At this point I'm convinced every game should have a Shadow the Hedgehog or Prince Zuko analogue.
If you’ve been rolling around in the video game mud lately, you may have come across some discussion of the rumored PlayStation 5. Over the last month or so video game forums, and some others, have either speculated or downright passed along their knowledge that the PS5 will be coming very soon. 2018 soon. It’s been a pretty popular topic, leaking into other threads and discussions, and evolved into a defacto sure thing among some users. However the evidence was often thin, hidden behind ludicrous Patreon walls, or downright missing entirely. Luckily Jason Schreier of Kotaku did the leg work, asked around, and found out the PS5 won’t be coming anytime soon.
In a lengthy post up on Kotaku, Jason reached out to sources from development studios, including first-party Playstation devs, none of whom knew anything about a PS5. The development kit rumor, a persistent rumor that devs now have early versions of the PS5 to develop on, was also quickly shot down. Dev kits are often just an estimation of final hardware, not an actual finished product.
“When I showed those details to one person familiar with Sony’s plans, they laughed. For the PlayStation 5 to be out this fall, they said, it would already be in manufacturing. (And if that was the case, it’d come as a big surprise to a lot of people who are making games for this fall and beyond.)”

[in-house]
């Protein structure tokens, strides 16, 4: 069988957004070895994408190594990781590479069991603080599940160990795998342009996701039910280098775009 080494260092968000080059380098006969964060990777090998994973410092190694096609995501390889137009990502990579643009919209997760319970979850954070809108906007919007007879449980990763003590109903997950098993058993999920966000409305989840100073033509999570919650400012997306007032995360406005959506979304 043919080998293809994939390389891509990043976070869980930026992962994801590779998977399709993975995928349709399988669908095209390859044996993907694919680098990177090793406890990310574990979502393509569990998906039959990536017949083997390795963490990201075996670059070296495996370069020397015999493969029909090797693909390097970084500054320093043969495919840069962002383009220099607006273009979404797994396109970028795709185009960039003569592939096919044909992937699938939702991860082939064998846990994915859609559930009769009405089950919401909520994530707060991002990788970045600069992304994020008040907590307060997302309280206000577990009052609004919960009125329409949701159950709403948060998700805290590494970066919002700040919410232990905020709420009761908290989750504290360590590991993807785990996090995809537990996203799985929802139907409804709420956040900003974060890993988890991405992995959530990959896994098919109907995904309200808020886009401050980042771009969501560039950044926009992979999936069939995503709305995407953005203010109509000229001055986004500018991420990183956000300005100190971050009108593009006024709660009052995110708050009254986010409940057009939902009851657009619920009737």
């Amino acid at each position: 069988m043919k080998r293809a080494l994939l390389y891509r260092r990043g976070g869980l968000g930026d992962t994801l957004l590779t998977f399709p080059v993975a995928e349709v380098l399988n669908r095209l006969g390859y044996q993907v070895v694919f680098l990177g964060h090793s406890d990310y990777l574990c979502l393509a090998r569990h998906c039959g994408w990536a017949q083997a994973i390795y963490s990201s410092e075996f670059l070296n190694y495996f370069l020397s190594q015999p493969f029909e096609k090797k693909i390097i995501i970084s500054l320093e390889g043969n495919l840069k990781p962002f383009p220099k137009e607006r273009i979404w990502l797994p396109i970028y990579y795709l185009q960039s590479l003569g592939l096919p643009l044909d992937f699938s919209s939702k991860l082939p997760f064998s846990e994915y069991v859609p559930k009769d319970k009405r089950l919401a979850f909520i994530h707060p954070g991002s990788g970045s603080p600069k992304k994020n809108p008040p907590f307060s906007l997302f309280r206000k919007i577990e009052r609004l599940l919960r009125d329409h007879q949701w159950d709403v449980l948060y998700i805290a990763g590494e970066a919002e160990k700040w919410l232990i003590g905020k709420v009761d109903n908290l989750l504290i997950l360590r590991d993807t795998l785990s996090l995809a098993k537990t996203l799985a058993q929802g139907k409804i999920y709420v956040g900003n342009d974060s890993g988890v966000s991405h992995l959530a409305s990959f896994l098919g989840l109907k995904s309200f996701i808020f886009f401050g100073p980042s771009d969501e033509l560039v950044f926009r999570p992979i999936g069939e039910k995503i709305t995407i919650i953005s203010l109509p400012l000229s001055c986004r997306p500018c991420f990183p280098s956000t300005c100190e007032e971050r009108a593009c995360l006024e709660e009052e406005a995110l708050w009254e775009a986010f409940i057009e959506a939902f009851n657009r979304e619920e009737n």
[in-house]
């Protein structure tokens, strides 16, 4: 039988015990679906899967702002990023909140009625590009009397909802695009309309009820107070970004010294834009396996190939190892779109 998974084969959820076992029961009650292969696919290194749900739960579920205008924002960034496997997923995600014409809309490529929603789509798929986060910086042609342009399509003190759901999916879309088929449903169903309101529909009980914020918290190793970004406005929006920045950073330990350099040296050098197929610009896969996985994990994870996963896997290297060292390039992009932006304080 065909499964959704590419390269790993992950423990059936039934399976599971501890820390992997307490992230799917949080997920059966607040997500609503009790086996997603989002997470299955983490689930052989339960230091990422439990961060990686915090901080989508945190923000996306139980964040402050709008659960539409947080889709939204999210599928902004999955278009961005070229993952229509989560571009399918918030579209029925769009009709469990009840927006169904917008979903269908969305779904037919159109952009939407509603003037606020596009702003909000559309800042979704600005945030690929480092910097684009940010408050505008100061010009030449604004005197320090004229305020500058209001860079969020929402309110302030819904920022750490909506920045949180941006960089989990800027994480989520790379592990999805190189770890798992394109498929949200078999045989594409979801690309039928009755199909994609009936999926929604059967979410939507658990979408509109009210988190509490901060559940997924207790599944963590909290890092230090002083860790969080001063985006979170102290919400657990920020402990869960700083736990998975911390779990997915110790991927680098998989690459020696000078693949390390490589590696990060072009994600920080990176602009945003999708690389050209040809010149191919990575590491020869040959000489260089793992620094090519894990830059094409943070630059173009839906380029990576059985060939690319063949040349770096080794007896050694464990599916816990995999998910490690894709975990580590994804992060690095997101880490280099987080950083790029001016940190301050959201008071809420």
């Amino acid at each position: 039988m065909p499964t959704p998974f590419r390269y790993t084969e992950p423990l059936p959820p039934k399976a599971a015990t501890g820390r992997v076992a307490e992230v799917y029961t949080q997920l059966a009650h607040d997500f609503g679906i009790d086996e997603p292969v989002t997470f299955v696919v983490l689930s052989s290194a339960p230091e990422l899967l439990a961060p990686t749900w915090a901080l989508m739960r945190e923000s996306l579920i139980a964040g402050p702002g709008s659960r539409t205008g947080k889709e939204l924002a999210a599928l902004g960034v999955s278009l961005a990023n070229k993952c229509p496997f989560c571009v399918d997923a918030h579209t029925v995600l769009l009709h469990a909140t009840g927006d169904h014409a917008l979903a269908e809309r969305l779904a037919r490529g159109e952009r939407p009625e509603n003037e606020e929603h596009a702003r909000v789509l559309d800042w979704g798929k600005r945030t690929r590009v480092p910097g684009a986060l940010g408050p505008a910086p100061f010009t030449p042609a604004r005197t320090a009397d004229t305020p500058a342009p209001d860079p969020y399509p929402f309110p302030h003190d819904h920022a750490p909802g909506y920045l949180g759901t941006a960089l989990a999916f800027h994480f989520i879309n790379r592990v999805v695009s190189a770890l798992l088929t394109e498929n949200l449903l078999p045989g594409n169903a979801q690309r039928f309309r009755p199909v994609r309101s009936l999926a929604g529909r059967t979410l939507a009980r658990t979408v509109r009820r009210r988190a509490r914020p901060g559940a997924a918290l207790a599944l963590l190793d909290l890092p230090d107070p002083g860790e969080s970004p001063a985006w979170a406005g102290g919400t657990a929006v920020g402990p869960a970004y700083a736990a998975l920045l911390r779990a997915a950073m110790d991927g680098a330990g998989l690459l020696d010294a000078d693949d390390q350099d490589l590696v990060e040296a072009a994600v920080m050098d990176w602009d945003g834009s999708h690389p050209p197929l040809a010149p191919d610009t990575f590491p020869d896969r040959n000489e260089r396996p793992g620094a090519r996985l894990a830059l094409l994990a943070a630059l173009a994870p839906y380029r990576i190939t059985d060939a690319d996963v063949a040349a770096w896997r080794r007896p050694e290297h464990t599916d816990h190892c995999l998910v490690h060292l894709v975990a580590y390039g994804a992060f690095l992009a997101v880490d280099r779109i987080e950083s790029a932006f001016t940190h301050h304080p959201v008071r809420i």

Jason does mention that plenty of developers are hearing, or assuming, that 2020 seems the likely year for a PS5. And yes, this will be a standalone product, not another hardware iteration like the PS4 Pro. Then again a lot can change in two years. When the time comes do not fret, we’ll all hear plenty about the PS5 way in advance of its release.
Jason’s article is a clear example of rumor and speculation not living up to reality. Speculation is not fact. In a world with constant communication we need to sometimes stop filling in the blanks when companies are silent. Or maybe we all need to be more content with the hardware and software we have, before we pour our hearts and souls into the future.